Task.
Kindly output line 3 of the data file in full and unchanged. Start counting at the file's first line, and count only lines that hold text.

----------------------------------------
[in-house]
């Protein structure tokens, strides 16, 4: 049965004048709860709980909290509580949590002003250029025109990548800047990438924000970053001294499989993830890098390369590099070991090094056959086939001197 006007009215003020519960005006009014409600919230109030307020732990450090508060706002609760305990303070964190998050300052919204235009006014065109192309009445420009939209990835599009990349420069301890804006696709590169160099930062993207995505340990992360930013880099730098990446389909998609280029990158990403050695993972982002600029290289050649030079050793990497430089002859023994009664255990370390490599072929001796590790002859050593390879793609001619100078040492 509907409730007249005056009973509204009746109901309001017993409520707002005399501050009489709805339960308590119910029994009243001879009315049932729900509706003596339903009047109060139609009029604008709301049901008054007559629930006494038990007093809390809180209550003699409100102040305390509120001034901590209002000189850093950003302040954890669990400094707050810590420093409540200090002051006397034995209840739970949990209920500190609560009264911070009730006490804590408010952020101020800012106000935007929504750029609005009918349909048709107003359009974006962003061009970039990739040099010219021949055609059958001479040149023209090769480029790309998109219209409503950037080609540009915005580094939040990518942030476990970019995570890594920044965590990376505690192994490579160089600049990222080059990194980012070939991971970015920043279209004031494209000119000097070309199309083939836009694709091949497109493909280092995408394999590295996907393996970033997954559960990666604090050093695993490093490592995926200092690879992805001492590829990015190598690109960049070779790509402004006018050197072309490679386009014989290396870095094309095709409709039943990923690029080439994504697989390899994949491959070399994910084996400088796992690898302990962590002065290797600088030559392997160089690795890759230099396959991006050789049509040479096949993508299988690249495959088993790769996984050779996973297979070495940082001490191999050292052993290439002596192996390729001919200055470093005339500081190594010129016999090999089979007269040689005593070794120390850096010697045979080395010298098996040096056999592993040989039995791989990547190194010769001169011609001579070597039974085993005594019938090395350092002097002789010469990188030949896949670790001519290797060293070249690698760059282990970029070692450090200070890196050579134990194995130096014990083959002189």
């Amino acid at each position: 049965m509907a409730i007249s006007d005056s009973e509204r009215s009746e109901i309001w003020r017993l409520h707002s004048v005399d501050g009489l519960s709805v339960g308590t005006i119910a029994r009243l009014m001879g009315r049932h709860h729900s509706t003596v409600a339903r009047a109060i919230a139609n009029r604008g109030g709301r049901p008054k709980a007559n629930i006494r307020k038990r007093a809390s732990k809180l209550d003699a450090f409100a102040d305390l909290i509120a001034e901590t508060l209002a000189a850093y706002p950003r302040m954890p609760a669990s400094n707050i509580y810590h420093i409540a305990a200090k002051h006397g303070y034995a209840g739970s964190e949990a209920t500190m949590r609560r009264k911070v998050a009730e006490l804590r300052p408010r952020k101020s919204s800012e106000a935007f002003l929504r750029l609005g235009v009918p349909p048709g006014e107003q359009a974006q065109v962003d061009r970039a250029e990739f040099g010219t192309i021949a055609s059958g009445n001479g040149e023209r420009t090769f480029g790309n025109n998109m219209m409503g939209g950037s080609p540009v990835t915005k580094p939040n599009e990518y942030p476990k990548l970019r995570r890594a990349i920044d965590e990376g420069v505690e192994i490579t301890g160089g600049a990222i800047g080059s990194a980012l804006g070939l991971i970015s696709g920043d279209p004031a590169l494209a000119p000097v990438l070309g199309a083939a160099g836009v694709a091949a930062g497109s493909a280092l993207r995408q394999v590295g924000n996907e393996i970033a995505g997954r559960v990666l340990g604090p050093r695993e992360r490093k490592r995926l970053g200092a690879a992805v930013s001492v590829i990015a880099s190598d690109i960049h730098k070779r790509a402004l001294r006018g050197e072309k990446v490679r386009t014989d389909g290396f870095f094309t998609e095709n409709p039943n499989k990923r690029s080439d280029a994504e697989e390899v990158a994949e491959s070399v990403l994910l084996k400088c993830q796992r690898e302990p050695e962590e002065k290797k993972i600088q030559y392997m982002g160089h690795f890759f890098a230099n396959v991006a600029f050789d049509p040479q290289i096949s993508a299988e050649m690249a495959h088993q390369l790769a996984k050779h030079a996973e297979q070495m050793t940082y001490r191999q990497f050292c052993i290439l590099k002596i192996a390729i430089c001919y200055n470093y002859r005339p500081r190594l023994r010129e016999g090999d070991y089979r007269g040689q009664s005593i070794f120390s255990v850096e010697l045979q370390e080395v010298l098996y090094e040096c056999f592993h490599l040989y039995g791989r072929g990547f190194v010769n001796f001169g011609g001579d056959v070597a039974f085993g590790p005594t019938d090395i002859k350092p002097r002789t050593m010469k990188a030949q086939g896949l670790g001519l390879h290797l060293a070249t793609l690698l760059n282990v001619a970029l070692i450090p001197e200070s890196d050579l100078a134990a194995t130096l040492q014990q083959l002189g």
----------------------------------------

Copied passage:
């Amino acid at each position: 049965m509907a409730i007249s006007d005056s009973e509204r009215s009746e109901i309001w003020r017993l409520h707002s004048v005399d501050g009489l519960s709805v339960g308590t005006i119910a029994r009243l009014m001879g009315r049932h709860h729900s509706t003596v409600a339903r009047a109060i919230a139609n009029r604008g109030g709301r049901p008054k709980a007559n629930i006494r307020k038990r007093a809390s732990k809180l209550d003699a450090f409100a102040d305390l909290i509120a001034e901590t508060l209002a000189a850093y706002p950003r302040m954890p609760a669990s400094n707050i509580y810590h420093i409540a305990a200090k002051h006397g303070y034995a209840g739970s964190e949990a209920t500190m949590r609560r009264k911070v998050a009730e006490l804590r300052p408010r952020k101020s919204s800012e106000a935007f002003l929504r750029l609005g235009v009918p349909p048709g006014e107003q359009a974006q065109v962003d061009r970039a250029e990739f040099g010219t192309i021949a055609s059958g009445n001479g040149e023209r420009t090769f480029g790309n025109n998109m219209m409503g939209g950037s080609p540009v990835t915005k580094p939040n599009e990518y942030p476990k990548l970019r995570r890594a990349i920044d965590e990376g420069v505690e192994i490579t301890g160089g600049a990222i800047g080059s990194a980012l804006g070939l991971i970015s696709g920043d279209p004031a590169l494209a000119p000097v990438l070309g199309a083939a160099g836009v694709a091949a930062g497109s493909a280092l993207r995408q394999v590295g924000n996907e393996i970033a995505g997954r559960v990666l340990g604090p050093r695993e992360r490093k490592r995926l970053g200092a690879a992805v930013s001492v590829i990015a880099s190598d690109i960049h730098k070779r790509a402004l001294r006018g050197e072309k990446v490679r386009t014989d389909g290396f870095f094309t998609e095709n409709p039943n499989k990923r690029s080439d280029a994504e697989e390899v990158a994949e491959s070399v990403l994910l084996k400088c993830q796992r690898e302990p050695e962590e002065k290797k993972i600088q030559y392997m982002g160089h690795f890759f890098a230099n396959v991006a600029f050789d049509p040479q290289i096949s993508a299988e050649m690249a495959h088993q390369l790769a996984k050779h030079a996973e297979q070495m050793t940082y001490r191999q990497f050292c052993i290439l590099k002596i192996a390729i430089c001919y200055n470093y002859r005339p500081r190594l023994r010129e016999g090999d070991y089979r007269g040689q009664s005593i070794f120390s255990v850096e010697l045979q370390e080395v010298l098996y090094e040096c056999f592993h490599l040989y039995g791989r072929g990547f190194v010769n001796f001169g011609g001579d056959v070597a039974f085993g590790p005594t019938d090395i002859k350092p002097r002789t050593m010469k990188a030949q086939g896949l670790g001519l390879h290797l060293a070249t793609l690698l760059n282990v001619a970029l070692i450090p001197e200070s890196d050579l100078a134990a194995t130096l040492q014990q083959l002189g």